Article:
Low coverage genome sequence and ovine 50k SNP chip creation

The consortium investigated various methods by which low sequence coverage of the ovine genome could be produced. In addition to various simulations using bovine and ovine sequence, it also included pilot studies using Sanger resequencing from existing sheep sequence and Roche 454 GS20 sequencing of previously sequenced sheep BACs to provide baseline information.

An important aspect of the process is to identify SNPs, their genomic location, estimate their minor allele frequency (MAF), and provide sufficient known surrounding unique sequence to design probes for their detection.

This was considered to be a challenge using existing technology with the following issues being identified:

Current Approach

The International Sheep Genomics Consortium.s immediate objective has been to skim sequence the ovine genome so as to identify SNPs in order to produce a 50k SNP chip. Roche 454 FLX sequencing technology is a new technology based on pyrosequencing. Simulations based on the limited ovine genomic sequence available, and results from a pilot ovine resequencing projects identified the following strategy: Roche 454 FLX technology to produce a 3x whole ovine genome coverage, consisting of 0.5x shotgun sequence coverage from 6 ewes. Each animal represents a different breed, and the resulting sequence was initially assembled using the bovine genome as a framework which has then been reorganized using the virtual sheep genome to create a sheep genome sequence.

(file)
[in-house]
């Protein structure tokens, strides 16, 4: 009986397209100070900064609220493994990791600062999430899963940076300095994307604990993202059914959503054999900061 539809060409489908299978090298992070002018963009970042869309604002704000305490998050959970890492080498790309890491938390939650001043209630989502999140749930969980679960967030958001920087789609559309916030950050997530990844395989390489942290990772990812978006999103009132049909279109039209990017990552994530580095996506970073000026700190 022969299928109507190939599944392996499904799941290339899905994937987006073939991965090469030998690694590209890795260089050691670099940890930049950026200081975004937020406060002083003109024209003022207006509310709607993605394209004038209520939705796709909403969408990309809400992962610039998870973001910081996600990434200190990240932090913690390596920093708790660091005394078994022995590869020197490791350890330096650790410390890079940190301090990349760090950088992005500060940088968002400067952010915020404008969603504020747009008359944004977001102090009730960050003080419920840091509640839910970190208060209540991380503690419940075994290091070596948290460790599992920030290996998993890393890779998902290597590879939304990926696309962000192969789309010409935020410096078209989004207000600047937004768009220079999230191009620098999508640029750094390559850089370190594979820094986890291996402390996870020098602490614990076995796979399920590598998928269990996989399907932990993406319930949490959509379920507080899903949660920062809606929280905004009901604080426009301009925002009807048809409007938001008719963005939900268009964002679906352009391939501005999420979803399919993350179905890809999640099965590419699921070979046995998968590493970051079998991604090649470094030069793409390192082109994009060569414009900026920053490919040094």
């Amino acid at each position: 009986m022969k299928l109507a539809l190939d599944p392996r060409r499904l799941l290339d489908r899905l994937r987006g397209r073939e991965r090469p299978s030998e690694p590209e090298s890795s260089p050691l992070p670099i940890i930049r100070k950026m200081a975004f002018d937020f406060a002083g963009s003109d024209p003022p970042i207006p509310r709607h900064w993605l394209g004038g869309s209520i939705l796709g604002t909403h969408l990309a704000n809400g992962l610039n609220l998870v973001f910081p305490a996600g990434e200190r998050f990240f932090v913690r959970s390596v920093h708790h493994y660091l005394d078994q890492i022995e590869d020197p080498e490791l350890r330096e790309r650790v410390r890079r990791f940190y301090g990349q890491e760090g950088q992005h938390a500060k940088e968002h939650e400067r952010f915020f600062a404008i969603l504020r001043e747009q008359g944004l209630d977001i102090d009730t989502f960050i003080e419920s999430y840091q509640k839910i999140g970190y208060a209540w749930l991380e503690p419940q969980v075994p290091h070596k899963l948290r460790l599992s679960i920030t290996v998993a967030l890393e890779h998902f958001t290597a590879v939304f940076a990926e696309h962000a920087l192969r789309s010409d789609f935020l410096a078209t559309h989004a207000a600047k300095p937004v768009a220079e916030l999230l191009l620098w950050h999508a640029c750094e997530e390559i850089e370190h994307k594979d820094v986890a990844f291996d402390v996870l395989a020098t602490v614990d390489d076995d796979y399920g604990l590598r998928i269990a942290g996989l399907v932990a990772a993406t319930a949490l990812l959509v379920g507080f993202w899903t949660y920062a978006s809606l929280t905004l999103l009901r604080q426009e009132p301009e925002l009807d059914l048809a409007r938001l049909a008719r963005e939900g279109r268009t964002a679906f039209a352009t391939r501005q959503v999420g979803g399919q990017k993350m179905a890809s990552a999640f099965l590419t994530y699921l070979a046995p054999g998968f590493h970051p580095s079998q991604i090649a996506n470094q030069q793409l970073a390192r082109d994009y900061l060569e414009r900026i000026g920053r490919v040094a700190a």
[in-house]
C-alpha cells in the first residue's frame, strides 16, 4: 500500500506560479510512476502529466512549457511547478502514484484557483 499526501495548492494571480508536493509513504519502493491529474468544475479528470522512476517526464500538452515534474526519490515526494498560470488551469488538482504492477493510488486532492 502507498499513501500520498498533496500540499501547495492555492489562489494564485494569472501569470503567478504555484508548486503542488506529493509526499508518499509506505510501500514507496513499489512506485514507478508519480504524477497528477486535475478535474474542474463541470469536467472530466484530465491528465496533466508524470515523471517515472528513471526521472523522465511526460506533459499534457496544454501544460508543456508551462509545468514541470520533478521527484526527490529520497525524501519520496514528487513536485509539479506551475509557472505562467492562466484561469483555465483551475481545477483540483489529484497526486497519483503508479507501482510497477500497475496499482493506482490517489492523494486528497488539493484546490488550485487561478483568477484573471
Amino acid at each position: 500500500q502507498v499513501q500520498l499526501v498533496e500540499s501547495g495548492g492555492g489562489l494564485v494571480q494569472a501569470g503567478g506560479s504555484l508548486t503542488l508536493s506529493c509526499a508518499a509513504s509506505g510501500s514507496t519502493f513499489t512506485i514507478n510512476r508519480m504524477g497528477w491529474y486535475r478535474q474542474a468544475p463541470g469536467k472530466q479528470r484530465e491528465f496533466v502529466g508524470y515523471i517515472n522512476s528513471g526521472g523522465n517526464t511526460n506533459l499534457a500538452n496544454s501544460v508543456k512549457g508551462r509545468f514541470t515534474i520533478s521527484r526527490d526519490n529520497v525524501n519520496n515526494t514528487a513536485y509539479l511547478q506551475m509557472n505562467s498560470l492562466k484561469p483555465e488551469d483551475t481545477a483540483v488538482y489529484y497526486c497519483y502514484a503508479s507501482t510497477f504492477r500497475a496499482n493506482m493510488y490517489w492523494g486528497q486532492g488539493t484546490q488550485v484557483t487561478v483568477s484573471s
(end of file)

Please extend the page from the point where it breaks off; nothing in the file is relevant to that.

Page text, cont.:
The 454 approach has been used to produce more than 9 Gb of ovine sequence and to provide assembled and ordered sequence for approximately 76% of the unique portion of the ovine genome. It also allowed the detection of more than 590,000 probable SNPs with defined genomic locations of which more than 270,000 were classified as "class A" SNPs (both alleles seen in two sheep). This is sufficient to select from for goal of a 50k ovine SNP chip comprising equally spaced SNPs. Based on available information a 50k ovine SNP chip would be a resource where the mean linkage disequilibrium (r2) between adjacent SNPs would be in excess of 0.25, which is suitable for whole genome association studies.

The 454 sequencing phase of the project was completed by AgResearch in New Zealand sequencing 3 sheep representing the Romney, Texel and Scottish Blackface breeds and Baylor HGSC in Houston Texas sequencing 3 sheep representing the Merino, Poll Dorset and Awassi breeds.

The project had two additional components added to identify more SNPs as well as to estimate their minor allele frequency more accurately and improve the genome assembly. The first extension was to include ~4 Gbp of reduced representational sequencing (RRS) with an Illumina Genome Analyser (GA) to identify numerous additional SNPs and estimate their minor allele frequency using a technique outlined by Smith et al. (2008). The second extension has been to improve assembly by creation of paired end reads of various insert sizes and sequencing lengths using a combination of next generation and Sanger sequencing.

Roche FLX skim sequencing method


Diagram of 454 sequencing, sheep genome reordering and SNP detection strategy


Method used for creating MELDed ovine sequence using bovine sequence as a template

SNP Detection

SNP detection from aligned sequence reads

Additional Sequencing

Groups Involved

Time Frame

Sequence 3x coverage using 454 FLX completed January 2008
Assemble and create MELD 454 sequence completed February 2008
Illumina GA RRS sequencing completed May 2008
BAC and RRS SNP detection completed July 2008
pilot testing of 454 SNPs completed July 2008
pilot testing of Solexa SNPs completed August 2008
SNP Chip design completed August 2008
SNP Chip synthesis and initial testing completed December 2008